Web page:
There is no simple explanation for why so many people in Massachusetts are hooked on opioids: drugs that include heroin and its list of derivatives like the painkillers Vicodin and OxyContin.
Experts and advocates have identified so many root causes (access to prescription drugs, too few treatment beds) and side effects (a spike in overdoses, which killed more than 1,200 in the state last year alone, overburdened emergency rooms) that it can be hard to keep track of it all.
In light of Gov. Charlie Baker’s new plan to tackle the opioid abuse crisis announced Thursday, Metro asked those who work on tackling the issue every day to weigh in.
Pat Cronin, program coordinator for the Massachusetts Organization for Addiction Recovery
Cronin, an opioid addict who’s been in recovery for 10 years, applauded Gov. Charlie Baker’s legislation announced today, calling it “a long time coming” for a multifaceted problem.
“It’s coming at so many different angles,” he said. “It’s a laundry list of items that have to be addressed to actually combat this crisis.”
Cronin said he now testifies in favor of drug and addiction treatment reform about twice a month, joining many organizations and families doing the same.
“[Parents] are knocking on legislators' doors saying, ‘My kids are dying. You’ve got to do something about it.’”
Dr. Sharon Levy, director of the Adolescent Substance Abuse Program at Boston Children’s Hospital
Amid all the attention being given to opioid abuse in the state, Levy said she wanted to reinforce the benefits that pain-killing opioids have for patients.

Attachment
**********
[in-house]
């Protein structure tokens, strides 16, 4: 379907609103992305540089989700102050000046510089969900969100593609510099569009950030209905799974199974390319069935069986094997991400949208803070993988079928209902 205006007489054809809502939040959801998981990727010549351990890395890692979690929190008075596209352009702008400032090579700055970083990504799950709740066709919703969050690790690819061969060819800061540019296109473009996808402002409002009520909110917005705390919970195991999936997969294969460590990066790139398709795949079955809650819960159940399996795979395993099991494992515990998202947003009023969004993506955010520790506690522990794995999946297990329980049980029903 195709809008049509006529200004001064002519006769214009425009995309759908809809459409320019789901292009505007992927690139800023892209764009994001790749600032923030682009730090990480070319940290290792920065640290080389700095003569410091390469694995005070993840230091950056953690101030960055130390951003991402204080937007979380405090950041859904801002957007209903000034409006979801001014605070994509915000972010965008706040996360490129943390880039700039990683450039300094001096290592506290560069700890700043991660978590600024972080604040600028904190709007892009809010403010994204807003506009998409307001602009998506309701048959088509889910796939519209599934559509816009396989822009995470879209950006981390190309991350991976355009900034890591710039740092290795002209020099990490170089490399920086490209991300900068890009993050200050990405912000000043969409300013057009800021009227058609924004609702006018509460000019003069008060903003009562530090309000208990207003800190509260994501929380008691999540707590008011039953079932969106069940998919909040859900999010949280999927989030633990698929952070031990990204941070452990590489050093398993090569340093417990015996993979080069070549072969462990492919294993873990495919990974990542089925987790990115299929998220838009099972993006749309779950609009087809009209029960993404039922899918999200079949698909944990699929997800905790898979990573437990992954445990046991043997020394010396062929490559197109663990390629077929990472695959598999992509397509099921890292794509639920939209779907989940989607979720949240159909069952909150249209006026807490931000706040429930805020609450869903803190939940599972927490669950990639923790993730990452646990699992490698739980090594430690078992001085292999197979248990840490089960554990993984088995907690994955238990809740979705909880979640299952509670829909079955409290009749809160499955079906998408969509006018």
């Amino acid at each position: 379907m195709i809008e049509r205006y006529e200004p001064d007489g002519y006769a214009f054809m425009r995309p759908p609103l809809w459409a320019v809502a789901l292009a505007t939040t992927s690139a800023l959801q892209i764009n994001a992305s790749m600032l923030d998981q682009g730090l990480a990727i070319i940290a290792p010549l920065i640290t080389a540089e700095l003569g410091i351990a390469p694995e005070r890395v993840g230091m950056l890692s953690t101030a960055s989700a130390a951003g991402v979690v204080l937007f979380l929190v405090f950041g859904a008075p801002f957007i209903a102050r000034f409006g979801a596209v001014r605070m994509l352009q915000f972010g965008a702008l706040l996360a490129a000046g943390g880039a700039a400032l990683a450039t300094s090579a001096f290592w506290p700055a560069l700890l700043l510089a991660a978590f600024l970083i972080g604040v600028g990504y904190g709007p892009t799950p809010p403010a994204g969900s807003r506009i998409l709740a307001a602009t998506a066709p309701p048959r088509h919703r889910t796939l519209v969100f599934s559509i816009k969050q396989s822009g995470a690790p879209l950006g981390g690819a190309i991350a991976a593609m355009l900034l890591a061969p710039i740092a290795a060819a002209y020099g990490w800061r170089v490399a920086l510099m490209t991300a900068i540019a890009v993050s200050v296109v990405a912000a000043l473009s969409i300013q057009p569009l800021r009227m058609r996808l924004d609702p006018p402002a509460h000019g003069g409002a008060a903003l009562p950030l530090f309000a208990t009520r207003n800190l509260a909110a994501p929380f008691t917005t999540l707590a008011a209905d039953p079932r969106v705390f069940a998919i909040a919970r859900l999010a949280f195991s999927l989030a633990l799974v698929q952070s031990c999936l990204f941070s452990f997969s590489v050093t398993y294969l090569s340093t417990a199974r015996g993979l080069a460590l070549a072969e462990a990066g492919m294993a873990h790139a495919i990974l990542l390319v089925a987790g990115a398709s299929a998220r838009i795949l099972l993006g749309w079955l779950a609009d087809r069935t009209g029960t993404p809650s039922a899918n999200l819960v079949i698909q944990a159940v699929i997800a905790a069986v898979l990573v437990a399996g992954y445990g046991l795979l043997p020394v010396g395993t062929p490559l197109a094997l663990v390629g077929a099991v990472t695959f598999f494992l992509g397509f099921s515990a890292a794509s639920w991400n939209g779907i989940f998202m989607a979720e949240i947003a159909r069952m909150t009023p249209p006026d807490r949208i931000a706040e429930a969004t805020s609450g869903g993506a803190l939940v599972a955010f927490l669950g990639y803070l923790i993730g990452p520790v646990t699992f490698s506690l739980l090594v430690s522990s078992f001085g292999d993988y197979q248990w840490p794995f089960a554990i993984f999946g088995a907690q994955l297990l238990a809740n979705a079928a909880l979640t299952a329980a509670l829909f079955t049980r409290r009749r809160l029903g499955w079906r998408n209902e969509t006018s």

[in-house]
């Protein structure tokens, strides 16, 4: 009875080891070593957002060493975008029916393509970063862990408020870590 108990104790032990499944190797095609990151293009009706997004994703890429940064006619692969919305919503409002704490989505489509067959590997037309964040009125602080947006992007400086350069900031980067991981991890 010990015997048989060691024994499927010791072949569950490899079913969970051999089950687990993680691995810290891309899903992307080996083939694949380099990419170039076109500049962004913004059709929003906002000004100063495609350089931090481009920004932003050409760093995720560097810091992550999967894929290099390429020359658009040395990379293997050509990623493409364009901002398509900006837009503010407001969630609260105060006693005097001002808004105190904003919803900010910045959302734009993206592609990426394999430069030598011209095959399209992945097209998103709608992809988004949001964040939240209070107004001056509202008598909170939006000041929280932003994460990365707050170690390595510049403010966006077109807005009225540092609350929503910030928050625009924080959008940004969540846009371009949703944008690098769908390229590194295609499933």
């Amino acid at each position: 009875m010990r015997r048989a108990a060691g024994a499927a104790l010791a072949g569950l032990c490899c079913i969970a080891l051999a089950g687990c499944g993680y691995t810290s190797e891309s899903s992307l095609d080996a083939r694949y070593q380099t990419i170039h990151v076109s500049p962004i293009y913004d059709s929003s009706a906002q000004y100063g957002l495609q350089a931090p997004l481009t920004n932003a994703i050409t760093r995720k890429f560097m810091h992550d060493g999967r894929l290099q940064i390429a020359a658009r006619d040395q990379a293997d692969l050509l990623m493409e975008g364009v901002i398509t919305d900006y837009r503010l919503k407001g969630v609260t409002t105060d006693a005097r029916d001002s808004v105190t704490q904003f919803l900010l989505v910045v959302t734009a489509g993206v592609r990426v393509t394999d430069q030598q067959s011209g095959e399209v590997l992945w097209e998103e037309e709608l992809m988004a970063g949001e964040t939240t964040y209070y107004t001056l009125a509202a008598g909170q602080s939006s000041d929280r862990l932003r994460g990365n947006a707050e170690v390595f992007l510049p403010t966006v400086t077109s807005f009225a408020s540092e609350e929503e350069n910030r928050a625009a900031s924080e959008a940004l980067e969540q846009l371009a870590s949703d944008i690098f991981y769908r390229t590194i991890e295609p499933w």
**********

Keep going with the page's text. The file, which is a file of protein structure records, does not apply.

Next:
“It’s important for legislators to understand that pain can be treated safely without causing a patient to develop an addiction,” Levy said. “We need to put out guidelines that avoid over-prescribing … but eliminating opioids entirely is not the appropriate solution.”
Dr. Barbarajean Magnani, chairwoman of the Department of Pathology and Laboratory Medicine at Tufts Medical Center
Magnani said she leads training for doctors to address the balancing act pain management and opioid prescribing presents.
“Over-prescribing for minor things is really part of the problem,” Magnani said, adding, “You want to make the patient comfortable, but - and this is my personal opinion - I think to live in a pain-free world is not possible. Patients should be able to tolerate a little bit of pain.”
She said Baker’s plan to add new training requirements could help health practitioners “pay attention and prescribe what’s really needed and look for alternatives to all these opioid drugs.”
Dr. Peter Smulowitz, associate chief of emergency medicine at Beth Israel Deaconess Hospital in Plymouth
Smulowitz, who said he has seen countless opioid addicts come through his emergency room, said the state needs to increase the number of treatment beds available to patients.
A law that would make it easier to commit addicts to treatment against their will, as Baker has proposed, Smulowitz said, could burden hospitals.
On Thursday alone, Smulowitz said, there were 19 patients in his emergency room with a variety of behavioral health and substance abuse needs facing long waits for care.
“There is nowhere for us to put them,” he said.